It may seem a tad incongruous to come upon a butcher shop on Madison Avenue —sawdust sprinkled on the terracotta floor and blue striped shirts under white aprons, especially on a section anchored by Hästens on one side and Tumi on the other. But Lobel’s is no new kid on the block: the six-generation enterprise celebrates 65 years on the Upper East Side.
The family’s calling, though, emerged more than a century earlier.
“In the 1840s, my great, great grandfather Nathan ran a farm, slaughterhouse and retail corner in Chernowitz, now a city in Ukraine,” said Evan Lobel, one of four family members who own the current business. By 1912, Morris Lobel, Nathan’s grandson, sailed to the New World and settled first in Boston, then in the Bronx, and finally on the Upper West Side of Manhattan. In 1954, sensing that the Upper East Side was poised to become a more exclusive area, Morris and his sons moved to the current location.
“We’re old school,” said Stanley Lobel, 82, the family patriarch whose own two sons, Dave and Mark, regularly join him behind the counter, “Every single piece of meat is cut by hand.”
Even though there’s lamb, pork, veal, poultry and even shrimp (available only through the web site) most customers pounce on the beef. The family prides itself on selling what they consider the best of the USDA Prime beef. To be clear, only 2% of the beef sold in the United States is labeled Prime. Out of that small portion, Lobel’s only chooses about 2% for their business and ages it through a combination of wet and dry methods. Filet, at $84.98 a pound, is a best seller.
Another reason for the clan’s success may be a quasi-obsession with customer service. “There’s always a Lobel in the store,” said Evan Lobel, proudly. But staff members seem as engaged and dedicated. “You know the old adage, the customer is always right?” said butcher Rudy Contratti, winking. Asked if he will ever retire, Ray Sweet, 80, who has been breaking down hind quarters and mixing the famous Wyoming burger (sirloin, short rib, porterhouse tail and center cut chuck) for 41 years, said, “Maybe one day, but not now.” Butchers are picked for their personalities as well as their technical skills.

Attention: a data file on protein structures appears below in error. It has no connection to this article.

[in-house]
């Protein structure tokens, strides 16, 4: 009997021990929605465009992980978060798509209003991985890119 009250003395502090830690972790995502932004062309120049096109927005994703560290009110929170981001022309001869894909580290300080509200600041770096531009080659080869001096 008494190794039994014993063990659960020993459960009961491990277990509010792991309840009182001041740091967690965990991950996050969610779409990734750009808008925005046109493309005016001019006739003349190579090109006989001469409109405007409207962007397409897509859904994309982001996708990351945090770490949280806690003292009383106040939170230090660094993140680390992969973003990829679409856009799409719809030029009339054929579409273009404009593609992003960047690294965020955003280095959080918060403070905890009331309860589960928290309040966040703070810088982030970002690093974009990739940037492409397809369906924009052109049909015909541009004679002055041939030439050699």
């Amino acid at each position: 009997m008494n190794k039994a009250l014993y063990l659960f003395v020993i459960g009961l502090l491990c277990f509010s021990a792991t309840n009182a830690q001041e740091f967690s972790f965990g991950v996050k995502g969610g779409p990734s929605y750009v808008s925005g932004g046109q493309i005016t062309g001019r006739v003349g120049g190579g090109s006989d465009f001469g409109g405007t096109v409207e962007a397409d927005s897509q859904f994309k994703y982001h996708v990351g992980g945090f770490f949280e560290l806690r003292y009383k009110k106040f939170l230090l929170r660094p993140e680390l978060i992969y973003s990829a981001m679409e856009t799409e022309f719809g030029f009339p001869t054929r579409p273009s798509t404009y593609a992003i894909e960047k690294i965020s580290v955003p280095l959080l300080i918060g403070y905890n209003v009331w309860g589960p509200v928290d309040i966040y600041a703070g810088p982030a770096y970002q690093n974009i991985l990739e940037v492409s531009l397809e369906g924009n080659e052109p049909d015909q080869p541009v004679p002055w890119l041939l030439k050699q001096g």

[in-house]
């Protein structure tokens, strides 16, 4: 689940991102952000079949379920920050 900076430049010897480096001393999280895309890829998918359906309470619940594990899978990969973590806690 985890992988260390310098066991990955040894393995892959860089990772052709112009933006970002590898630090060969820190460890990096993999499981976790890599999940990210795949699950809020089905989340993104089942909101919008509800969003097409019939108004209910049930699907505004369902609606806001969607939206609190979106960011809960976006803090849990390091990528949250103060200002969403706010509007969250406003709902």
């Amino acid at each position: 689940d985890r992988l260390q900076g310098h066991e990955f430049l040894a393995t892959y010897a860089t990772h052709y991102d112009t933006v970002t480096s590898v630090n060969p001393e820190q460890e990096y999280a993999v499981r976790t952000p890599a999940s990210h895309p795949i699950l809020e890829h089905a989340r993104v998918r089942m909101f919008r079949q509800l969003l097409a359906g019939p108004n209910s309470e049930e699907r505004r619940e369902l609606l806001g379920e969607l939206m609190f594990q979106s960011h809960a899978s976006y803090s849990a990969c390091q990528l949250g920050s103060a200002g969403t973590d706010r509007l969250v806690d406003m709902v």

Youngest on the team is Joey Lobel, 24, daughter of Evan and the first female butcher in the dynasty. An artist and food lover, she hesitated between a career in art or in the culinary world. She finally chose to attend Pratt Institute and worked as a potter until, “I was walking down the street in Brooklyn when it hit me and I called my Dad,” she said. “Can I work at the butcher shop?”
On what she calls “Sausage Saturdays,” she often makes chicken sausages with garlic, tomatoes and basil. Because 70% of it comes from dark meat, the sausages grill nicely but retain moisture. Pork sausage with cheese and parsley emerged by popular demand but Joey recently made lamb sausage with thyme and she’s constantly hunting for more recipes.
On a recent, sunny Saturday morning, the bright store front with its street-side cooling room caught the eyes of strollers, giving them pause. Or perhaps it was the combination of sweet and earthy, wafting from the warm champagne-glazed corned beef on the counter? Some stopped, peaked then stared, swallowing hard, obviously caught between reason and hunger. Todd Schneider, visiting from Texas stopped short and came in. “It smelled so fabulous, I had to,” he said. “And they can ship anywhere?” Unable to resist, he walked out with a plump, golden potato pancake.
Not only does Lobel’s ship anywhere, including to Hong Kong where they were recently asked to open a shop (they turned down the offer), they always had international customers. The most famous, perhaps, was Aristotle Onassis.
“Every week for years,” said Stanley Lobel, “He would send his plane from Greece to Teterboro Airport, NJ, for five pounds of our double Applewood smoked bacon.” Obviously he didn’t think that was incongruous.
- Originally posted on Forbes